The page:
Grist has discussed the consensus among most economists that the net cost of solving the climate crisis will be around 1 percent of gross domestic product (GDP). Basically this consensus says that total expenditures in various greenhouse gas emitting sectors will increase by 1 percent for the same economic output if emissions are controlled.
To be fair to economists, these estimates are based on studies that include substantial increases in energy efficiency — even count some of the maintenance and capital savings. They are actually taking a stab at following Amory Lovins’ dictum to count all costs and benefits.
Nonetheless, I think there are some good reasons why the consensus is wrong about there being a net cost at all. I think the overwhelming evidence is that a climate-stable future will have a higher GDP, even before avoided climate disruption is counted.
The main extra benefits economists overlook are the helpful side effects other than mitigating the climate crisis — “positive externalities,” in economic jargon.
For example, about half of all economic activity takes place in climate-conditioned buildings. Greening these buildings could increase[PDF] productivity [PDF] by around 10 percent. Similarly, switching most long-haul freight trucking miles to long-haul freight rail would increase productivity in transportation. Many energy-saving practices in industry, such as reducing scrapping and reducing spills and other types of emitting stoppages, would increase productivity as well. A switch to wind and solar would reduce labor productivity in the electricity sector; the conventional wisdom is that a switch to organic agriculture would do the same in that sector, though I think this is much less certain that people think. At any rate, sectors where productivity would rise greatly outnumber the tiny sectors where it might fall — resulting in a huge net increase, probably greater than 5 percent for the economy as a whole.
Another example would be huge benefits to health. Eliminating or greatly reducing the use of fossil fuels would reduce air pollution, water pollution, and exposure to toxics. A switch to organic and low input agriculture would decrease direct ingestion of toxics, and increase available vitamins and minerals in food. Whether such a switch alone would encourage a switch to healthy increase in the consumption of non-starchy vegetables and fresh fruits I don’t know, but it certainly could be part of policy that accomplished this. Overall, I think it is almost impossible that switching from fossil fuels to renewables and efficiency, that switching from toxic soil-consuming agriculture to non-toxic soil building agriculture, from unsustainable to sustainable forestry, would not increase GDP.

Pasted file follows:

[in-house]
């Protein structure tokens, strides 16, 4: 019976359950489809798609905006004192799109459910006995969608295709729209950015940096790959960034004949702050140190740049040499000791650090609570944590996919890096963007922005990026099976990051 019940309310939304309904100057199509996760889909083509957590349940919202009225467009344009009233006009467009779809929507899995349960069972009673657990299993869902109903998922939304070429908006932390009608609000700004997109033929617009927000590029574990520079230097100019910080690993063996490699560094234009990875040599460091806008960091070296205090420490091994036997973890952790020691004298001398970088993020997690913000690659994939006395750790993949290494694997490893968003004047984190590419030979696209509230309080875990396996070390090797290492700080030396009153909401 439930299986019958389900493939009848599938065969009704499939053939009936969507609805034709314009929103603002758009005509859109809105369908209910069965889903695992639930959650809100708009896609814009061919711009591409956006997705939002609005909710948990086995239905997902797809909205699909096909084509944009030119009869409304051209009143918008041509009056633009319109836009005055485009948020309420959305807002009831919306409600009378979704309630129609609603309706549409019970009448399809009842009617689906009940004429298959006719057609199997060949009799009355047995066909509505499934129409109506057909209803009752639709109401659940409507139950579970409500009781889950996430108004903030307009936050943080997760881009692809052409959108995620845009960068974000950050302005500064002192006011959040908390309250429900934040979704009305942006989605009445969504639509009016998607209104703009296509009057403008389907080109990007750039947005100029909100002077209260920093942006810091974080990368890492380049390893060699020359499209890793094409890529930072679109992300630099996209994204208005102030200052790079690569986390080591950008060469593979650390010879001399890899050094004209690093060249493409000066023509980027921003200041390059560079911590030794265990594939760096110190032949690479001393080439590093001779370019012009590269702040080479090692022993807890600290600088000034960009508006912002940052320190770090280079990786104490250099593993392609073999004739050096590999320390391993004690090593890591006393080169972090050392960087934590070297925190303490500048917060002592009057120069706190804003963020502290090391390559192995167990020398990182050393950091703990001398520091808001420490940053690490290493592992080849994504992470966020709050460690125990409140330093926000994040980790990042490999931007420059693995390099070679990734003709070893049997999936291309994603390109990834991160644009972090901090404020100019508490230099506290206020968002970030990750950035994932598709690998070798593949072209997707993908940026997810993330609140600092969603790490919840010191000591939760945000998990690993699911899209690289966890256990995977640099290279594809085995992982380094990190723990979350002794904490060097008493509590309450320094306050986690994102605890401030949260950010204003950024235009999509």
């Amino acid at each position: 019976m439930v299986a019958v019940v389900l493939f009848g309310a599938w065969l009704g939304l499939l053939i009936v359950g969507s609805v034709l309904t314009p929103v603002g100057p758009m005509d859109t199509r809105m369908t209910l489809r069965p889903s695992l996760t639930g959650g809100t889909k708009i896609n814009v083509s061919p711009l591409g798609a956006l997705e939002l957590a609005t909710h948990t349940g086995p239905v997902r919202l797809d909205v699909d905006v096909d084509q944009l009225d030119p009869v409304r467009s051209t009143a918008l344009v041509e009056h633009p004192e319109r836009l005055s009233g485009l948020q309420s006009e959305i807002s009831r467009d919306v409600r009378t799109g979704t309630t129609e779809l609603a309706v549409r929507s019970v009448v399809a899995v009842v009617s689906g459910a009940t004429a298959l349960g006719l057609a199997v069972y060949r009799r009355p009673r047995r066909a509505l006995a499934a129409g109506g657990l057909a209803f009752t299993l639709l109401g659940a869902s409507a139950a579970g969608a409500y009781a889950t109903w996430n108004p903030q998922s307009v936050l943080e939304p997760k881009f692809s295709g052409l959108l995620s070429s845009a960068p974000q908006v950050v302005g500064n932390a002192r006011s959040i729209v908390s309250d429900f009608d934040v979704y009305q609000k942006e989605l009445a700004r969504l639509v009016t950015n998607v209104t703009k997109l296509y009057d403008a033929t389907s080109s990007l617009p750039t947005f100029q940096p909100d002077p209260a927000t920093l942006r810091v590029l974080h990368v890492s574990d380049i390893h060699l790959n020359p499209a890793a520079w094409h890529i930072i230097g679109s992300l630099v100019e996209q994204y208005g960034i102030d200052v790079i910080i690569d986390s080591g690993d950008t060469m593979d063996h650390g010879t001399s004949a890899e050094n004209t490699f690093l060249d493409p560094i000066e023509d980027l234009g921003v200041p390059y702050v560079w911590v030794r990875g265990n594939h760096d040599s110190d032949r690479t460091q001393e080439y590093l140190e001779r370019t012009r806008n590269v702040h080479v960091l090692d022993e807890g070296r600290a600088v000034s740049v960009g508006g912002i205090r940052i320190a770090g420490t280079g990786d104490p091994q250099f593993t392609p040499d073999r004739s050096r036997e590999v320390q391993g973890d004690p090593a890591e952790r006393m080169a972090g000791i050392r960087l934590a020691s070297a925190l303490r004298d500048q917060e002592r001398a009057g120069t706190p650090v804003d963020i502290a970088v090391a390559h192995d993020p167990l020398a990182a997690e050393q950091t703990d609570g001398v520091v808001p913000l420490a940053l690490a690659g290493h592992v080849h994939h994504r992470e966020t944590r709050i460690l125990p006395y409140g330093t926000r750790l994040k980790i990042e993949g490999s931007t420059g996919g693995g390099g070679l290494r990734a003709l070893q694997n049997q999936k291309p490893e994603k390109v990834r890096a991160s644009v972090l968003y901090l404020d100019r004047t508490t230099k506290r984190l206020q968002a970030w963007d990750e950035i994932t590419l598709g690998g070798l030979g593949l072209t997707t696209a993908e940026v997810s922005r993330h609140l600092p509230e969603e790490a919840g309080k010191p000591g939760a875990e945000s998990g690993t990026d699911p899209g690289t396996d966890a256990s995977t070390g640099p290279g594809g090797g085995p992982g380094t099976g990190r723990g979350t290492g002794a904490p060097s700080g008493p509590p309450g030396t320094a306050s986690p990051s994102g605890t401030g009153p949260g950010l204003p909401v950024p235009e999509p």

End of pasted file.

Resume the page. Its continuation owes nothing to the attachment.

Two last points.
First: Joe Romm, David Roberts, and I all tend to agree (from differing perspectives) that conventional economics tends to greatly underestimate efficiency potential. But I think this is trivial compared to the paybacks from increased labor productivity and better health. In human terms, the latter is more important. But if you are looking at pure money paybacks, the productivity increase from green buildings is really stunning. People who produce literature surveys tend to look over the ranges of productivity increase, shake their heads in disbelief, and use the low end estimates to be on the safe side. But the low end estimates tend to focus on productivity from just one type of improvement. The median productivity estimate is 10 percent; but if you include only estimates that include productivity increases from better lighting and better ventilation and better temperature comfort, 10 percent ends up towards the low end.
My take is that a 10 percent increase for economic activity within green buildings is a 5 percent increase for the economy as a whole, and that productivity improvements in manufacturing and transport more than cancel any productivity losses in electricity and agriculture.
Second, these external benefits end up producing a net increase in GDP even though the conventional consensus underestimates gross costs. I think the gross cost of 1 percent of GDP is low by half. Almost all estimates under the economic consensus used old estimates for speed and intensity of reductions that are now widely agreed to be too low. The one conventional estimate I know of which takes the accelerating rate of climate change into account ends up estimating a need to spend about 2 percent of GDP. But once we take external benefits of phasing out emissions (other than the mitigation of climate change) into account, the effect on GDP still ends up positive — even before we consider that efficiency potential is usually underestimated.
[Update] Minor edits made for clarity.